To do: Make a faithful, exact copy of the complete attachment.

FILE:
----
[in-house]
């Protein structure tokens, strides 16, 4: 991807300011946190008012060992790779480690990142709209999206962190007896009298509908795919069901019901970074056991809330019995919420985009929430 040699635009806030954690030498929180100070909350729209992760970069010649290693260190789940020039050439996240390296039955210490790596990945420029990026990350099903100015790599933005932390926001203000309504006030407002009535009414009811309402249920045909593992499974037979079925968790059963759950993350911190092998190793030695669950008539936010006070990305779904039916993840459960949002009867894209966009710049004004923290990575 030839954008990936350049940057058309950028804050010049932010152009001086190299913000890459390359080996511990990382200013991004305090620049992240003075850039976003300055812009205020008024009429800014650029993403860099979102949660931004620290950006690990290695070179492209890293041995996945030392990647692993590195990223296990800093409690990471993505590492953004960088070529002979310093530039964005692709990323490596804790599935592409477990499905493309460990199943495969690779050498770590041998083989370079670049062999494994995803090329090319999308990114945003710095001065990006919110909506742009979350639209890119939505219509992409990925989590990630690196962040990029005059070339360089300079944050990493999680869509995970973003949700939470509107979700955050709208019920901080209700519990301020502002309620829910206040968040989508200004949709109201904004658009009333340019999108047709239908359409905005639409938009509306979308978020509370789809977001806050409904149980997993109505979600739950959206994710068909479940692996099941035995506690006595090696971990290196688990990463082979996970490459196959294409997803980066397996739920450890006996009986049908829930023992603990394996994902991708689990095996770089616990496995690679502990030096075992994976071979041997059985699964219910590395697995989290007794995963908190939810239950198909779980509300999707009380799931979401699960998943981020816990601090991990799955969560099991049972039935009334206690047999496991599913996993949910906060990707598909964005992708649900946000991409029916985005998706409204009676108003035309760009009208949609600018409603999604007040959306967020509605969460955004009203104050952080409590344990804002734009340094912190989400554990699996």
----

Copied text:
[in-house]
């Protein structure tokens, strides 16, 4: 991807300011946190008012060992790779480690990142709209999206962190007896009298509908795919069901019901970074056991809330019995919420985009929430 040699635009806030954690030498929180100070909350729209992760970069010649290693260190789940020039050439996240390296039955210490790596990945420029990026990350099903100015790599933005932390926001203000309504006030407002009535009414009811309402249920045909593992499974037979079925968790059963759950993350911190092998190793030695669950008539936010006070990305779904039916993840459960949002009867894209966009710049004004923290990575 030839954008990936350049940057058309950028804050010049932010152009001086190299913000890459390359080996511990990382200013991004305090620049992240003075850039976003300055812009205020008024009429800014650029993403860099979102949660931004620290950006690990290695070179492209890293041995996945030392990647692993590195990223296990800093409690990471993505590492953004960088070529002979310093530039964005692709990323490596804790599935592409477990499905493309460990199943495969690779050498770590041998083989370079670049062999494994995803090329090319999308990114945003710095001065990006919110909506742009979350639209890119939505219509992409990925989590990630690196962040990029005059070339360089300079944050990493999680869509995970973003949700939470509107979700955050709208019920901080209700519990301020502002309620829910206040968040989508200004949709109201904004658009009333340019999108047709239908359409905005639409938009509306979308978020509370789809977001806050409904149980997993109505979600739950959206994710068909479940692996099941035995506690006595090696971990290196688990990463082979996970490459196959294409997803980066397996739920450890006996009986049908829930023992603990394996994902991708689990095996770089616990496995690679502990030096075992994976071979041997059985699964219910590395697995989290007794995963908190939810239950198909779980509300999707009380799931979401699960998943981020816990601090991990799955969560099991049972039935009334206690047999496991599913996993949910906060990707598909964005992708649900946000991409029916985005998706409204009676108003035309760009009208949609600018409603999604007040959306967020509605969460955004009203104050952080409590344990804002734009340094912190989400554990699996």